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    Mass. regulators take aggressive step against cryptocurrency offering

    An Israeli holds a visual representation of the digital cryptocurrency Bitcoin, at the "Bitcoin Change" shop in the Israeli city of Tel Aviv on January 17, 2018. At the end of 2017 Israel Securities Authority said it was moving to ban trading in cryptocurrency-based companies on the Tel Aviv market until transactions involving digital coins are legally regulated. / AFP PHOTO / JACK GUEZJACK GUEZ/AFP/Getty Images
    JACK GUEZ/AFP/Getty Images
    Bitcoin is one digital currency, and there is a proliferation of others.

    Massachusetts Secretary of State William Galvin on Wednesday revealed aggressive steps against what’s known as an initial coin offering, arguing that one company’s approach to the novel, high-tech corporate fund-raising technique amounts to an illegal sale of securities.

    Galvin’s office said it had filed administrative charges against the company Caviar, which is selling digital assets built on technology similar to that behind bitcoin.

    The company has raised about $3.1 million since December by selling tokens that allow users to participate in an investment program focused on other similar cryptocurrencies and real-estate loans. The company has said token owners will be able to reap a portion of its investment gains. Galvin contends that this makes the investment a security.

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    The Cayman Islands company said it was not selling tokens to US residents, but Galvin said the company is still subject to oversight by his office because a majority partner, Kirill Bensonoff, lives in Brookline and has been working on the offering from Massachusetts.

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    Galvin said he is pursuing administrative charges against Bensonoff and Caviar, seeking a civil fine, an opportunity for any Massachusetts customers to get their money back, and an order that the company stop offering unregistered securities here.

    “It’s not for me or my office to say that this is a good or a bad investment, but it is for us to say that if you’re offering this for investment in Massachusetts, we have to know who you are,” Galvin said in an interview. “We have to register the investment. We have to be aware of what it is.”

    Bensonoff said in a statement that he is disappointed by the charges but hopes Caviar can address Galvin’s concerns.

    “We certainly believe we haven’t misled or harmed anyone,” Bensonoff said.

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    Companies have collectively raised billions of dollars over the past year through the sale of cryptocurrencies based on block-chain technology, which is designed to minimize fraud by creating a secure record of each transaction.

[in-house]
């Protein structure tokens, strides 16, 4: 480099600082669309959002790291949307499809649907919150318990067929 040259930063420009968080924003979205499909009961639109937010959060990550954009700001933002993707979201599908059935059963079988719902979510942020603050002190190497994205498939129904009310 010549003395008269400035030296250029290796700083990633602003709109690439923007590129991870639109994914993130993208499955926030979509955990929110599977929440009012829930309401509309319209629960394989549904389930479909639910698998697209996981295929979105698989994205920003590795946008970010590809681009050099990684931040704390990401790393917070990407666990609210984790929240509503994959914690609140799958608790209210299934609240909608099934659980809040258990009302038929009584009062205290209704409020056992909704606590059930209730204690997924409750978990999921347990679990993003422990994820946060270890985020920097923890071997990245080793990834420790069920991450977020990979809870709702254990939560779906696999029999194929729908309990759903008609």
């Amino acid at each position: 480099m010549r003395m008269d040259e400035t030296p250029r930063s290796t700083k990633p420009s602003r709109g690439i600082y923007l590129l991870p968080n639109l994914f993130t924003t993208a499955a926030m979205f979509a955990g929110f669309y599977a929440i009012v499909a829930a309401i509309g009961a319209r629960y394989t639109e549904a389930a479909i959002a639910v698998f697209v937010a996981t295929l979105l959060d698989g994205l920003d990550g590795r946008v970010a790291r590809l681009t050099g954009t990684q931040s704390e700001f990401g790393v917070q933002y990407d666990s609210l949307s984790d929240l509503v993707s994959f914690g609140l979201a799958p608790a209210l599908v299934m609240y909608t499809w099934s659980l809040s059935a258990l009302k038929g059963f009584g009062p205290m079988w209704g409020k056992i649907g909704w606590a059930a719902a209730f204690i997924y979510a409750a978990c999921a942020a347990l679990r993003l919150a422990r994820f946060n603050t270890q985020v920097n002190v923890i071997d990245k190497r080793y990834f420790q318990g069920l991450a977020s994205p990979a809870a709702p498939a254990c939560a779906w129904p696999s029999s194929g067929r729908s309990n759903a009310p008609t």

Many cryptocurrency issuers argue that they are not securities because they have a practical use for their owners, for instance giving them the ability to access a product or service with their virtual tokens.

    Galvin’s office, however, found that Caviar’s offering looked like a conventional, regulated investment, describing the sale as an effort “to finance the creation of a hedge fund.”

    Speculation has been rampant in the cryptocurrency markets in recent months, fueled by interest on public exchanges, where people can trade their tokens for cash.

    The investor enthusiasm has increased opportunities for companies to raise money with relatively little oversight, and authorities around the world have been rushing to catch up.

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    Still, much remains unclear about the legal status of the coin offerings, or ICOs. Though federal regulators have cracked down on a handful of offerings, the rules are murky.

    Norm Champ, former director of the division of investment management at the US Securities and Exchange Commission, said he is not surprised to see Galvin’s office taking a stand given the absence of clarity at the federal level.

    “I’m not smart enough to know where this is all going to end up, but I would like to see a coherent approach by the regulators,” said Champ, who is now a lecturer at Harvard Law School and a partner at Kirkland & Ellis LLP. “You’ve got to get everyone together so we can get to a rational regulatory approach.”

    Caviar had hoped to sidestep the issue by avoiding US investors altogether. Its website in the United States shows a single paragraph of text, informing users that the token sale was not available here.

    Galvin’s office, however, said the company is not doing enough to avoid taking the money of American investors. He said that advertisements for the token “were targeted to Americans on various social media platforms” and that there were ways to get around Caviar’s restriction.

    In one instance, Galvin’s office alleges, a Massachusetts Securities Division investigator was able to participate in the sale using the name of a cartoon character and a picture of a passport that had been obtained through a Google search.

    He said his office is investigating whether any residents actually bought the tokens.

    “We obviously feel that Massachusetts residents were at risk,” he said. “That’s why we brought the action.”

    Andy Rosen can be reached at andrew.rosen@globe.com. Follow him on Twitter at @andyrosen.